The postmodern Left sees the Israelis as Jewish interlopers from Europe who stole the land from peace-loving Arabs just as Columbus stole the USA from peace-loving Indians. (And Arabs and Indians also had sustainable economies that were replaced with evil free-markets!)
The postmodern left’s presuppositions are bad and their facts wrong. Lets set the record straight and unpack a few of them:
1 – So called indigenous peoples all over the world are better off under our system – as a result of colonialism – and in our culture then they ever were or ever could have been under their own. They all have longer healthier more prosperous lives.
2 – Jews are not interlopers and have lived in the Holy Land continuously for thousands of years. Very few Arabs had ever settled there.
3 – The so-called al aksa Mosque cannot possibly be the one in the Koran; it was built years after Mohamed died; it was dubbed the al aksa mosque by a Turk who was forbidden entrance to Mecca and needed another place to make a pilgrimage to.
4 – Arabs are the interlopers in the Holy Land and North Africa.
5 – The Crusades were a counter-offensive and not an offensive; they were waged to expel the invader and not to invade.

To me it's all just like a Monty Python Script:

"...apart from better sanitation and medicine and education and irrigation and public health and roads and a freshwater system and baths and public order... what have the [Americans] done for US?"

So compare this:

To this:

Howard Stern clip via Breitbart.

This one is ripe for mockery too but don't watch it unless you are in the mood to loathe humanity:

Friday, October 14, 2011

MTB Strength Training Systems, Grand Junction, CO.

I can’t say enough about James Wilson and everyone at MTB Strength Training Systems. I drove up to that area this weekend to ride some of the local trails and to check out James’ first ever skills clinic.  I got a personal run-down on my strengths and weaknesses in my physical conditioning and as a mountain biker.    

I've always thought that in order to have good skills in any sport you have to be strong, and that’s why I have always used weightlifting to get better at whatever I do, even before I was a mountain biker.  It just so happens that strength training is the foundation of Wilson’s system. 

James is a fitness professional, and knows his business.  He knows the basics of training for any sport.  He has even posted about this in the past.  But he also thinks for himself.  When it came to his own sport and he realized that there was no good weight training program available for mountain bikers, he knew that there was a hole to fill and he has done that. 

On top of the excellent training for physical strength, though, James’ skills coaching is very good.  This is because his workouts are designed to replicate movements that must be used on the bike, and he bases his bike skills coaching on body movements and strength that is developed in the gym in the first place.  Everything is interrelated.    James explains skills in terms of basic, bare bones fundamentals, but on top of those, he will give you the correct coaching cues to pull off a move.  If you're like me, you will have new abilities simply due to his explanation of them.  This after many, many failed attempts prior to setting foot in the MTB STS facilty.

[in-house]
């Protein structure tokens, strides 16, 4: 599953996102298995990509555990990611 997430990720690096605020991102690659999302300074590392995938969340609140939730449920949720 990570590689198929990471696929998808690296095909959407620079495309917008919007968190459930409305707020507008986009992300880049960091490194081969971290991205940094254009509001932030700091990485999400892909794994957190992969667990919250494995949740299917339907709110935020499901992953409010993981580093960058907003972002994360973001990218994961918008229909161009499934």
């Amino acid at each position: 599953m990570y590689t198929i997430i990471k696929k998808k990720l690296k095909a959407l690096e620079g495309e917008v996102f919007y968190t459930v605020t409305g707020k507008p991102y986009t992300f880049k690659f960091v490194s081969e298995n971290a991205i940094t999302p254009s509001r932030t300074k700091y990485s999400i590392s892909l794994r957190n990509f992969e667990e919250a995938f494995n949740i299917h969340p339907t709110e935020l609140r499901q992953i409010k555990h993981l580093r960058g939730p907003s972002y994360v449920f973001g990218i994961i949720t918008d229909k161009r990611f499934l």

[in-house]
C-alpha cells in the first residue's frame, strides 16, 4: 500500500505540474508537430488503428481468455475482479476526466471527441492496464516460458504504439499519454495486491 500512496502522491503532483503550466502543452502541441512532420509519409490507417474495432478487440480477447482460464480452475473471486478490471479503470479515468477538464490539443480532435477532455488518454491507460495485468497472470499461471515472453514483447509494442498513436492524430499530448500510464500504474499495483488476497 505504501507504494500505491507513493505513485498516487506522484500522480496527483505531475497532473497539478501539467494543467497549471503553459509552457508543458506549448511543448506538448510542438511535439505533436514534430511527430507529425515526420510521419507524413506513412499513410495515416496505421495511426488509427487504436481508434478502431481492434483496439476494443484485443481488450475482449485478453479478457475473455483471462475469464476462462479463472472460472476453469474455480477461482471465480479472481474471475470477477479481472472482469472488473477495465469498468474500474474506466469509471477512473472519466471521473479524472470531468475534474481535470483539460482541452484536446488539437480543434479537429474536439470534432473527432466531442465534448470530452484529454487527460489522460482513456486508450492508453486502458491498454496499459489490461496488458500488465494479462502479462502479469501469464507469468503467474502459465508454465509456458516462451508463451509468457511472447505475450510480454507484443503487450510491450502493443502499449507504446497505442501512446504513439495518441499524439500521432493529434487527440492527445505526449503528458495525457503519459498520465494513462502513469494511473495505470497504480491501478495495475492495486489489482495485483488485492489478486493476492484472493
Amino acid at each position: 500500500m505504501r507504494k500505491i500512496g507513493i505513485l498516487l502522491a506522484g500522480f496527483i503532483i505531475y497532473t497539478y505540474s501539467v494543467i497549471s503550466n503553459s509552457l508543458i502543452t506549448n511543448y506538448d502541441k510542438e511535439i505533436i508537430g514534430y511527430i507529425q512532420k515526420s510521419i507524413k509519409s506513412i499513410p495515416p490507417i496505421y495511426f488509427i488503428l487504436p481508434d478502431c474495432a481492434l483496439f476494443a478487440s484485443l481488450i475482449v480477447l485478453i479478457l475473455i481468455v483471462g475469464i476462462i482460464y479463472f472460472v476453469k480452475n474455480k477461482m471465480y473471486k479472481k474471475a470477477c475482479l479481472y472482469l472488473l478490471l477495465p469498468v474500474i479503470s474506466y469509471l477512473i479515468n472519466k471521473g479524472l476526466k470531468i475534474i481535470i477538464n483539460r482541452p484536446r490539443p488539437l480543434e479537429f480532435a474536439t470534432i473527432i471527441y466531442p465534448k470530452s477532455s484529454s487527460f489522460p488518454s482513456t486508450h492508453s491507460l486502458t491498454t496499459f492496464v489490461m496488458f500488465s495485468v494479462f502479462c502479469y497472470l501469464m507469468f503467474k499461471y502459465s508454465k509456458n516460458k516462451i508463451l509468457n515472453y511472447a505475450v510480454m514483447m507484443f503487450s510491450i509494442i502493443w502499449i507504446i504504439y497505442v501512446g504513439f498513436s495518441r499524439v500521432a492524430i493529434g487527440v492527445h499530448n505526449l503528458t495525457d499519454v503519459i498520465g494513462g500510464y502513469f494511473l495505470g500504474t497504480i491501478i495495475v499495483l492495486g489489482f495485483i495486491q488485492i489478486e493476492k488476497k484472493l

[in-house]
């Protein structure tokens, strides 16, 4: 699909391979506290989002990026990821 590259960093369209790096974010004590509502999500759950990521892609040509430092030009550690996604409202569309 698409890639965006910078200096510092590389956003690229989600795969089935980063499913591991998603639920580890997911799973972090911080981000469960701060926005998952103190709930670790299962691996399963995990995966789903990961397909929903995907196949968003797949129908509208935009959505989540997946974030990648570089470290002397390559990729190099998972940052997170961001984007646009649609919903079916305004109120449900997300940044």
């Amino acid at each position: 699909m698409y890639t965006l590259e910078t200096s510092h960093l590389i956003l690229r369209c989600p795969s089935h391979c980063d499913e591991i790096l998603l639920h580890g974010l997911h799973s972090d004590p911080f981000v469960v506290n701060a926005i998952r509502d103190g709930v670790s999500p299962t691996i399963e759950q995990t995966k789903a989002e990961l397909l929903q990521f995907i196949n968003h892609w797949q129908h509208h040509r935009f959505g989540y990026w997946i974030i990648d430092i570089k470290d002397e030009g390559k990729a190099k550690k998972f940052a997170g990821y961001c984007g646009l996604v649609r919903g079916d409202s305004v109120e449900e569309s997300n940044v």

Everyone at the facility is good at what they do, generous, and accommodating. But for all of this, of course, it wasn't magical. I’m not a better rider over night.  I just learned about ALL the work I have to do to get there on my own.  That’s all you need a coach for, and it was worth the trip.

Friday, September 16, 2011

Social Security's Monstrous Lie

Rick Perry's description of Social Security as a Ponzi scheme is great, but it doesn't go far enough: Social Security is criminal.  I'm not the only one who thinks so. 

Social Security was long known as the “third rail” of American politics -- touch it and die. But now one politician is not just touching it, but grabbing it with both hands...
In some ways, it’s even worse than a Ponzi scheme. In his pyramid racket, Carlo (Charles) Ponzi fleeced only willing suckers, but Social Security taxes are compulsory.

Monday, August 29, 2011

Paul Graham: How To Disagree

Way more delicious than the food pyramid, it's the disagreement pyramid!  Written by Paul Graham, a computer programmer, I liked the section on Counterargument.

I'm going to start making all my arguments by working my way up the pyramid from the bottom top, in a crescendo of syllogistic devastation.

Thursday, July 14, 2011

Sunglass Style Sesh

The cool kids eat their Lucky Charms with their shades on.  (Full Album)

Wednesday, June 29, 2011

The San Fran Video

This is old, but I never posted it before, and some friends were asking about it.  I suggest watching it at full volume.  It adds to the experience.

Featured in this video: Coit Tower, Lombard St. (brrrAAAAB RAB RABubububub), the Golden Gate, Alcatraz, and Reia at T minus 2 months, 13 days.

Tuesday, June 28, 2011


Good times on our 2nd annual MN trip. Only four pictures though. A lot of swimming (a mile every day) a lot of eating (ice cream twice a day) and a lot of campfires (always keep on hand a separate shirt and pair of shorts embedded with with 4 nights worth of smoke).

Economic Freedom & Quality of Life

Via The Blogfather Glenn Reynolds

Tuesday, May 31, 2011

Mike Rowe: Safety 3rd

"Safety First" is dead.  Risk is always first.  Managing it to get the job done is second.  Safety is third.

All you OSHA inspectors better not complain. Because hey, middle of the top 5 ain't bad.